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In September 2002, Ramil Dahil and Rommel Castro were indicted for selling and possession of illegal drugs after an alleged buy-bust operation. After ten years of trial in 2012, the trial court convicted the two. In 2013, the Court of Appeals affirmed the conviction.
On appeal before the Supreme Court, the defense argued that Dahil and Castro should be acquitted because the prosecution was not able to prove that there was an unbroken chain of custody as to the illegal drugs seized because of the fact that the inventory of the illegal drugs were conducted in the police station and not at the place where Dahil and Castro were allegedly arrested.
ISSUE: Whether or not Dahil and Castro should be acquitted.
HELD: Yes. In drugs cases, the chain of custody must be established:
First link: Marking of the Drugs Recovered from the Accused by the Apprehending Officer
Second Link: Turnover of the Seized Drugs by the Apprehending Officer to the Investigating Officer
Third Link: Turnover by the Investigating Officer of the Illegal Drugs to the Forensic Chemist
Fourth Link: Turnover of the Marked Illegal Drug Seized by the Forensic Chemist to the Court
Here, the inventory was not conducted immediately at the place where the alleged buy-bust happened (where the items were seized). In fact, there were even no pictures taken at the scene. This already casts doubt as to whether or not the illegal drugs presented in court were actually the drugs allegedly seized from Dahil and Castro. The affidavits of the police officers did not indicate what markings were placed on the alleged drugs seized. The markings were only indicated by the chemist. And, the chemist never appeared in court despite the subpoena sent to her. Since the chemist did not appear, the prosecution could not even explain how the illegal drugs were presented in court.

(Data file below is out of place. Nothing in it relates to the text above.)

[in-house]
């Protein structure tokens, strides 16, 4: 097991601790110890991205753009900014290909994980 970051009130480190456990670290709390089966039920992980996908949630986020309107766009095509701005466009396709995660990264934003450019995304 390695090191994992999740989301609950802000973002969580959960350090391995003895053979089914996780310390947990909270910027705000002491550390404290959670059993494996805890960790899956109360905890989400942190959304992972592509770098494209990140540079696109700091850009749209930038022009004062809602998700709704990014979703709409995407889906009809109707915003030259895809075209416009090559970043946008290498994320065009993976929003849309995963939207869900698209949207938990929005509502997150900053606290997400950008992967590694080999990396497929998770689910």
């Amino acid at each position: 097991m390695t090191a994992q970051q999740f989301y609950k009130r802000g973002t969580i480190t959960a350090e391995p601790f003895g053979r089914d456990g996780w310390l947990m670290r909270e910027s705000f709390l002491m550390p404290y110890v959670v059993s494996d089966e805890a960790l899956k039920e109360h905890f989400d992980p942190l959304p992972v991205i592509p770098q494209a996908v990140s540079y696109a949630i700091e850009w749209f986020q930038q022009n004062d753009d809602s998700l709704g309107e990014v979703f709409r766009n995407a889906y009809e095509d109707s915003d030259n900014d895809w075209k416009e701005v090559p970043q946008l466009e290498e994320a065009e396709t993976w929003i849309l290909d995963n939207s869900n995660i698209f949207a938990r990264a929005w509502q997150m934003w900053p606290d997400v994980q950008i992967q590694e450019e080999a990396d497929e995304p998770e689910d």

All these lapses indicate that the prosecution was not able to prove that the chain of custody was never broken.
But will the presumption of regularity make up with the lapses?
NO. The regularity of the performance of duty could not be properly presumed in favor of the police officers because the records were replete with indicia of their serious lapses. The presumption stands when no reason exists in the records by which to doubt the regularity of the performance of official duty. And even in that instance, the presumption of regularity will never be stronger than the presumption of innocence in favor of the accused. Otherwise, a mere rule of evidence will defeat the constitutionally enshrined right of an accused to be presumed innocent.